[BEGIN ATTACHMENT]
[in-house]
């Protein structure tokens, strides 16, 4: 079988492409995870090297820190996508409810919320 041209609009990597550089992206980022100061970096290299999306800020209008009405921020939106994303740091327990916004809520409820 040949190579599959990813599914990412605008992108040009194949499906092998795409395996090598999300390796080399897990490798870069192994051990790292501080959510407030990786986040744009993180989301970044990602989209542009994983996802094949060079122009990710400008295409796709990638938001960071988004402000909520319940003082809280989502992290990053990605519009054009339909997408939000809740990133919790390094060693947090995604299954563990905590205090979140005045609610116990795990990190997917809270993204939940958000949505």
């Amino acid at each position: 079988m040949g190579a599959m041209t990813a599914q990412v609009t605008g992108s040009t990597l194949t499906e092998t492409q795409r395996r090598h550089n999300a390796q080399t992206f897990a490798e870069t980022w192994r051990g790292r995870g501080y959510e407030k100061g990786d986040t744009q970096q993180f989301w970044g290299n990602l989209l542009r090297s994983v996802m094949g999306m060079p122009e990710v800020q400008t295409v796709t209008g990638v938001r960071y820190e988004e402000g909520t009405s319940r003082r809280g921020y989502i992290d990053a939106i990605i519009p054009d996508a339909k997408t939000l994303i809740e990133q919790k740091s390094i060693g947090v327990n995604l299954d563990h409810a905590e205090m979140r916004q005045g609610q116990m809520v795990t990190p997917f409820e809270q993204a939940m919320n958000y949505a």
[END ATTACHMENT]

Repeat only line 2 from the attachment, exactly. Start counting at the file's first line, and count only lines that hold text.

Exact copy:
């Protein structure tokens, strides 16, 4: 079988492409995870090297820190996508409810919320 041209609009990597550089992206980022100061970096290299999306800020209008009405921020939106994303740091327990916004809520409820 040949190579599959990813599914990412605008992108040009194949499906092998795409395996090598999300390796080399897990490798870069192994051990790292501080959510407030990786986040744009993180989301970044990602989209542009994983996802094949060079122009990710400008295409796709990638938001960071988004402000909520319940003082809280989502992290990053990605519009054009339909997408939000809740990133919790390094060693947090995604299954563990905590205090979140005045609610116990795990990190997917809270993204939940958000949505």